A few weeks ago, I interviewed vegan maven/raw foodist/restaurateur Sarma MeIngailis. Shortly after we spoke, she sent me a recipe for her favorite at-home vegan indulgence: freezer fudge. Now, those who know me know that I dislike nothing more than a picky eater, and I have been known to indulge in a good (or bad) cheeseburger fairly often. But I like Sarma, and my aunt (married to a meat-loving Italian) raves about Pure Food & Wine, so I thought this snack deserved a chance. Plus, we don’t have too many vegan-friendly recipes on here and we’re all about being inclusive at SKC.
I had everything on hand except coconut butter, which I found tucked away in a Whole Foods aisle I would never otherwise have entered. I have to say, coconut butter is pretty cool. I’m definitely filing it under “super unnecessary indulgent purchase I’m happy to have around.”
Word of warning, though: you have to really, really like almond butter to enjoy ‘em. Likewise, if you see an ingredient on this list that you think you don’t like, you probably won’t like the end result: no cooking or animal products stand in to mask the flavor. I did find the squares of this fudge to be oddly addictive snacks, mostly because of their chewy consistency. That said, my boyfriend didn’t take to them quite as readily. So…maybe don’t feed this to a man. Sarma’s recipe and write-up is below!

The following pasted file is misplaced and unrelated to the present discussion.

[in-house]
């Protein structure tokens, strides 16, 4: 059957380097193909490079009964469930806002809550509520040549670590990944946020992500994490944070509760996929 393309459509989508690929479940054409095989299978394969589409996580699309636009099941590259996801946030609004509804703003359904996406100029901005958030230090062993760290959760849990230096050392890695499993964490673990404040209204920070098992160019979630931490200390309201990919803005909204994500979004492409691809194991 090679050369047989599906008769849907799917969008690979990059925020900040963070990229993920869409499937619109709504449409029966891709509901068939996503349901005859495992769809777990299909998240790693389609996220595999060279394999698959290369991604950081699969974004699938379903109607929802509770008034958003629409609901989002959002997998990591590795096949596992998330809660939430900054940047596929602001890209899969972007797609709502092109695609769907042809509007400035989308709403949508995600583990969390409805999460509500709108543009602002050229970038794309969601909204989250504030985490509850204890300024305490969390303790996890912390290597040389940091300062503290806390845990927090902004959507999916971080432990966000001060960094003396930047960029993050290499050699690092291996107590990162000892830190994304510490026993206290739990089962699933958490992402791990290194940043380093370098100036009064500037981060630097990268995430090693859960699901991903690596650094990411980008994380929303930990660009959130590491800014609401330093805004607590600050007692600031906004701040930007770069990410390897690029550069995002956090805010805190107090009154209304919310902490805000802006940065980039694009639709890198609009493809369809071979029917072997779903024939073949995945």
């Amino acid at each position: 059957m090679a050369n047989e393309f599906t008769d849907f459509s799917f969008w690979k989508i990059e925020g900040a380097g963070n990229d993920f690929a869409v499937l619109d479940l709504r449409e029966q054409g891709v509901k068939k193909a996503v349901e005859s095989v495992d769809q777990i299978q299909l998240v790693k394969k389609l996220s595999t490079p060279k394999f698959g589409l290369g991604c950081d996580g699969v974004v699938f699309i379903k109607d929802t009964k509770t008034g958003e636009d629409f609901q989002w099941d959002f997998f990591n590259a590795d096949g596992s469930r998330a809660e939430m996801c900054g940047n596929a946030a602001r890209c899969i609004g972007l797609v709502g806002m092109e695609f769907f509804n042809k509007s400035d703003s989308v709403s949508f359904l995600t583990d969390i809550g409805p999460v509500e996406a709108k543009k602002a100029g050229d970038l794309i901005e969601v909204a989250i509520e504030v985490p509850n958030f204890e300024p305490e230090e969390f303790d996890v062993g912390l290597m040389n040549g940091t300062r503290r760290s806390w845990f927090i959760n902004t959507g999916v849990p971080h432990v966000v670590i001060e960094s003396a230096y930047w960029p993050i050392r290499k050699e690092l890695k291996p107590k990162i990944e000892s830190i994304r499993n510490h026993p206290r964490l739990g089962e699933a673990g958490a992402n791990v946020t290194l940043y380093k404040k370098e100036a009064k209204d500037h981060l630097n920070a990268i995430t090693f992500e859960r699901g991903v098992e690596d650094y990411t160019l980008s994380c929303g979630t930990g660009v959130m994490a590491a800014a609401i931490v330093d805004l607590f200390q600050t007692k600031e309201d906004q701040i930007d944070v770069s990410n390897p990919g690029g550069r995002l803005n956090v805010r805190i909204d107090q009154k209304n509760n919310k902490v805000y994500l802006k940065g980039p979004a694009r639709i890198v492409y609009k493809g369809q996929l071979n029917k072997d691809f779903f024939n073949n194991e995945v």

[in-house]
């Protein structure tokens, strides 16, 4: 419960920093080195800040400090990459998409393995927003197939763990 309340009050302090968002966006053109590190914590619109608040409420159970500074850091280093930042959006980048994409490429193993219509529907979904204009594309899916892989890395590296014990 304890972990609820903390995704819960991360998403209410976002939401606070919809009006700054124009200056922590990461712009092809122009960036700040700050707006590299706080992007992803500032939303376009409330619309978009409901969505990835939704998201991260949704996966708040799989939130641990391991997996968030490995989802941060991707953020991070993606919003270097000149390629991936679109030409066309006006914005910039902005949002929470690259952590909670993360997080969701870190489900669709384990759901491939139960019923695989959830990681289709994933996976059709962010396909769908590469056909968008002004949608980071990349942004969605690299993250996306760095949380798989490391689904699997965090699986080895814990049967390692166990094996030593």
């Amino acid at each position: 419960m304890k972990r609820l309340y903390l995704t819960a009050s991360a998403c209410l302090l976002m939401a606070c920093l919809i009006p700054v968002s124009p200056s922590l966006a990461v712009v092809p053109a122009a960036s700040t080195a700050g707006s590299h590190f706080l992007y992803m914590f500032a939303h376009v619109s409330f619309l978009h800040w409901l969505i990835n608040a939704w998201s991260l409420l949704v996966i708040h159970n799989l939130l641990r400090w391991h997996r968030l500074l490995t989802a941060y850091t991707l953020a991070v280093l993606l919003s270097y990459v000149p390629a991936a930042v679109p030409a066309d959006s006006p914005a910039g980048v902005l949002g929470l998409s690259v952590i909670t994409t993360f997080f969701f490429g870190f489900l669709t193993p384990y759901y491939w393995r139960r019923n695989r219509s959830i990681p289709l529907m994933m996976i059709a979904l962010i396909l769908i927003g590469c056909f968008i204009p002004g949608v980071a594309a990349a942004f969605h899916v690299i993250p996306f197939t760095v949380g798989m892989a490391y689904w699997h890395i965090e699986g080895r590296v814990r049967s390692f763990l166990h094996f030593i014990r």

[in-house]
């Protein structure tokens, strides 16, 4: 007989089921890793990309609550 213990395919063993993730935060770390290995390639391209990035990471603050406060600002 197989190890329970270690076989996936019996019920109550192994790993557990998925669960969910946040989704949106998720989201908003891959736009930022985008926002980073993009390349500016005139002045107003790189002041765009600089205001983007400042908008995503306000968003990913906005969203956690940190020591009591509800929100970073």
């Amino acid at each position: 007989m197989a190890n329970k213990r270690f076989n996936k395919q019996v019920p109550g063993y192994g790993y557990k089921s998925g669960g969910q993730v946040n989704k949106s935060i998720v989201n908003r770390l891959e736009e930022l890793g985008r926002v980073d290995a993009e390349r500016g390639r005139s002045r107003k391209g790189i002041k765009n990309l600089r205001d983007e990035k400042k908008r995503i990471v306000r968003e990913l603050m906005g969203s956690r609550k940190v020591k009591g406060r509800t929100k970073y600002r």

Photo Courtesy Sarma MeIngailis
Chewy Chocolate Vegan Freezer “Fudge”
From Raw Food Real World
Makes about 64 1” square pieces (about ¾ thick)
2 cups almond butter (one 16-ounce jar)
¼ cup raw cocoa powder, or raw carob powder sifted to remove any lumps
½ cup plus 2 tablespoons maple syrup
1 heaping tablespoon coconut butter
2 teaspoons vanilla extract
1 teaspoon coarse sea salt
In a large bowl, combine all the ingredients, stirring well. You can also use a standing mixer with the paddle attachment, but it’s more fun to do it by hand.
Spoon the mixture into little candy molds, flatten with a spoon, and cover with parchment or wax paper. Or line a square baking pan with parchment or plastic. Place the fudge into the pan and cover the surface with parchment or wax paper, pressing down evenly to flatten.
Place in the freezer to chill. If using the pan, remove from the freezer after an hour or so, flip it out of the pan onto a flat surface and cut into squares or rectangles. These should be stored, covered in the freezer (otherwise they will get too soft and mushy) where they would keep quite well for a long time if they didn’t always get eaten so fast.